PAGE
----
Most drugs never tested for safety in
Children seen facing risks from medicines
Pediatricians are forced to engage in risky "trial-and-error"
medicine when they give drugs to children because two-thirds of
all drugs they routinely prescribe have never been adequately
studied on kids, according to a study by Food and Drug
Administration researchers to be published today in the Journal
of the American Medical Association.
What's more, when certain drugs developed for adults were
methodically tested in children, researchers found previously
unknown safety risks, including higher incidences of death,
seizures, and suicidal thoughts, according to new data contained
in the study.
"Most people don't have any idea that such a low
proportion of prescription medicines have never been approved as
safe and effective for kids," said Dr. Peter P. Budetti, a
professor at the University of Oklahoma College of Public Health
who wrote an editorial accompanying the study.
"You can't treat children merely as small adults," he said.
"Just because a child weighs one-tenth the amount of an adult,
it doesn't mean they can take one-tenth of that drug. They may
not be able to take that drug at all."
The lack of trials is a growing concern in Washington, where
the Senate last month unanimously approved a bill that would
give the FDA authority to require drug companies to test new
drugs for safety, efficacy, and dosing information in children.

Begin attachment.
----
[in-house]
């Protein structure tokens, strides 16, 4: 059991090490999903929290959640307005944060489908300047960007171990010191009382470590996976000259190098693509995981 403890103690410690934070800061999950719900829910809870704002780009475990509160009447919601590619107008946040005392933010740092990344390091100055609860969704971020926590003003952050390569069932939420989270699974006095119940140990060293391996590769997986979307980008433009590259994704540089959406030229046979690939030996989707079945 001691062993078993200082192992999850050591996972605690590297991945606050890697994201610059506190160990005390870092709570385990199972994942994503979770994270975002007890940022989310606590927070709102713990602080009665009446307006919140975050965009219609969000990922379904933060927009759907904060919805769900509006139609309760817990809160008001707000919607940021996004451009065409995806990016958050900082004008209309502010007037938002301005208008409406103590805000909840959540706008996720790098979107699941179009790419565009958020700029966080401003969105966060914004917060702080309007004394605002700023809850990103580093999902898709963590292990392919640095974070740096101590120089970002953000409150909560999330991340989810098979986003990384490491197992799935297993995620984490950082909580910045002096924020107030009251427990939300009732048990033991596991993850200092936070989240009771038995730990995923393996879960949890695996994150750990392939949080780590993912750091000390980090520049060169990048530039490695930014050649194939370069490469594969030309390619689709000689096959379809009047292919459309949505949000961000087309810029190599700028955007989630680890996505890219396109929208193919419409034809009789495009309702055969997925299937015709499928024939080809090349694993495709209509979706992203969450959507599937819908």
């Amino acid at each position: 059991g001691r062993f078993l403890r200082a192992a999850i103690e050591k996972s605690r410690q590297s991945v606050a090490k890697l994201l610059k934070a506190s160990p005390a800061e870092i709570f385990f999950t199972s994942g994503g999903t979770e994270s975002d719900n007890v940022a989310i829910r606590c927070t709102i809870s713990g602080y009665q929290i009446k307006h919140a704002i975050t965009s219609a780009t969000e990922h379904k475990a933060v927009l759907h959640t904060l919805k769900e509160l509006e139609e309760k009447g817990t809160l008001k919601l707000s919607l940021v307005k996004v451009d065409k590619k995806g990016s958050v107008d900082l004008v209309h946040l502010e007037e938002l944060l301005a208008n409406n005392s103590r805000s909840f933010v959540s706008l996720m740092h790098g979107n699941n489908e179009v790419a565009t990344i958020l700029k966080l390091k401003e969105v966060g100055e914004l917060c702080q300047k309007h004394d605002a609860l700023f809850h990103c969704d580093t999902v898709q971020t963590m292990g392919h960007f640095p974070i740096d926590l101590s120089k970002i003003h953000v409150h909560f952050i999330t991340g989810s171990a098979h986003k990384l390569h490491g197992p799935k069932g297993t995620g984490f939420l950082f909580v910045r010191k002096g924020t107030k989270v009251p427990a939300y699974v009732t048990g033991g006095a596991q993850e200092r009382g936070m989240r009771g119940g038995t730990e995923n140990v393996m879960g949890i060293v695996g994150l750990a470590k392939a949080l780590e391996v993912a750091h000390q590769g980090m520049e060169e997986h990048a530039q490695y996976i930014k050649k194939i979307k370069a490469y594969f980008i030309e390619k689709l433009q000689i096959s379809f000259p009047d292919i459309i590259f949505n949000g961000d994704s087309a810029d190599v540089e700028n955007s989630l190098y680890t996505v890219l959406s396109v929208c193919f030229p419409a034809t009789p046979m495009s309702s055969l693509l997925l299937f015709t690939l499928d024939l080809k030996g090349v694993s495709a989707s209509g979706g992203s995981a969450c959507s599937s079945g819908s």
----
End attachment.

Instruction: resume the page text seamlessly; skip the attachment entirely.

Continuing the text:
The measure is pending in the House.
It's both legal and common for doctors to prescribe drugs for
children that haven't been fully tested on them, as long as the
drugs have shown to be effective in limited studies. But with
major differences in physiology between adults and children,
doctors have long worried that relying on these so-called
"off-label" indications is inadequate.
The study bolstered those concerns with drugs doctors had
been using for years. After full trials were performed on
children given an anesthesia drug called Diprivan in intensive
care units, for example, researchers found a statistically
higher risk of deaths than for children given different forms of
anesthesia. Another anesthetic, Ultane, triggered rare cases of
seizures in young adults and children with no history of
seizures. An antiviral therapy called Rebetron was associated
with suicidal thoughts in 2.4 percent of children, compared with
1 percent for adults given the drug, according to the FDA.
In an interview, Dr. Richard Gorman, a Baltimore pediatrician
and chairman of the American Academy of Pediatrics' committee on
drugs, said an epilepsy medication called Neurontin prescribed
to control pain in some children was ineffective because the
dose was too small. Once clinical trials were performed, it
turned out that the dosing schedule had been improperly
recalculated for children. The original dosing was based on
children's weight alone, without taking into account their
"We were giving it to kids in good faith to help their pain,
and it didn't work," he said. "You have kids who suffered
needlessly because the data wasn't there."